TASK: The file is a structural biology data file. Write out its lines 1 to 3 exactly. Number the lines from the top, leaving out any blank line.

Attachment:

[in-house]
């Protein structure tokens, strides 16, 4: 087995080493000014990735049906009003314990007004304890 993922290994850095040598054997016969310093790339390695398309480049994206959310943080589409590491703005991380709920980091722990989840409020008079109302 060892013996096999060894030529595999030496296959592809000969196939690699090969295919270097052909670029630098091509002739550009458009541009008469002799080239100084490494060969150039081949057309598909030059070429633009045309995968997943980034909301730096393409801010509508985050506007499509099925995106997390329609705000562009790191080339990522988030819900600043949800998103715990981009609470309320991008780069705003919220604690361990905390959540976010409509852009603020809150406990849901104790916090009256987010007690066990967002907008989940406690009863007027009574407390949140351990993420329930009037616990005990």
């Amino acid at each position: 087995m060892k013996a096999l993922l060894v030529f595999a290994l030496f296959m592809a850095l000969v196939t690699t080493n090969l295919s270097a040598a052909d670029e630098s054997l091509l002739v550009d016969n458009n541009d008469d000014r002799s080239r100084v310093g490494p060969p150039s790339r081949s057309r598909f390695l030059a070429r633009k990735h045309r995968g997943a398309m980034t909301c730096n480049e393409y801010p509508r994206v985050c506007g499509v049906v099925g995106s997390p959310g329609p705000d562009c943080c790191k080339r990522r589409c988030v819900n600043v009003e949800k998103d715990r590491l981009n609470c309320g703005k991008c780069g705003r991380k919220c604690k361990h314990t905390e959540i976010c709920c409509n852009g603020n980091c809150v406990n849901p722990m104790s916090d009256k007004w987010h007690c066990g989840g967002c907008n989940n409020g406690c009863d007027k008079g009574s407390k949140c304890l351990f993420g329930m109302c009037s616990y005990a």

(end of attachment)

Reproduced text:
[in-house]
């Protein structure tokens, strides 16, 4: 087995080493000014990735049906009003314990007004304890 993922290994850095040598054997016969310093790339390695398309480049994206959310943080589409590491703005991380709920980091722990989840409020008079109302 060892013996096999060894030529595999030496296959592809000969196939690699090969295919270097052909670029630098091509002739550009458009541009008469002799080239100084490494060969150039081949057309598909030059070429633009045309995968997943980034909301730096393409801010509508985050506007499509099925995106997390329609705000562009790191080339990522988030819900600043949800998103715990981009609470309320991008780069705003919220604690361990905390959540976010409509852009603020809150406990849901104790916090009256987010007690066990967002907008989940406690009863007027009574407390949140351990993420329930009037616990005990």
């Amino acid at each position: 087995m060892k013996a096999l993922l060894v030529f595999a290994l030496f296959m592809a850095l000969v196939t690699t080493n090969l295919s270097a040598a052909d670029e630098s054997l091509l002739v550009d016969n458009n541009d008469d000014r002799s080239r100084v310093g490494p060969p150039s790339r081949s057309r598909f390695l030059a070429r633009k990735h045309r995968g997943a398309m980034t909301c730096n480049e393409y801010p509508r994206v985050c506007g499509v049906v099925g995106s997390p959310g329609p705000d562009c943080c790191k080339r990522r589409c988030v819900n600043v009003e949800k998103d715990r590491l981009n609470c309320g703005k991008c780069g705003r991380k919220c604690k361990h314990t905390e959540i976010c709920c409509n852009g603020n980091c809150v406990n849901p722990m104790s916090d009256k007004w987010h007690c066990g989840g967002c907008n989940n409020g406690c009863d007027k008079g009574s407390k949140c304890l351990f993420g329930m109302c009037s616990y005990a």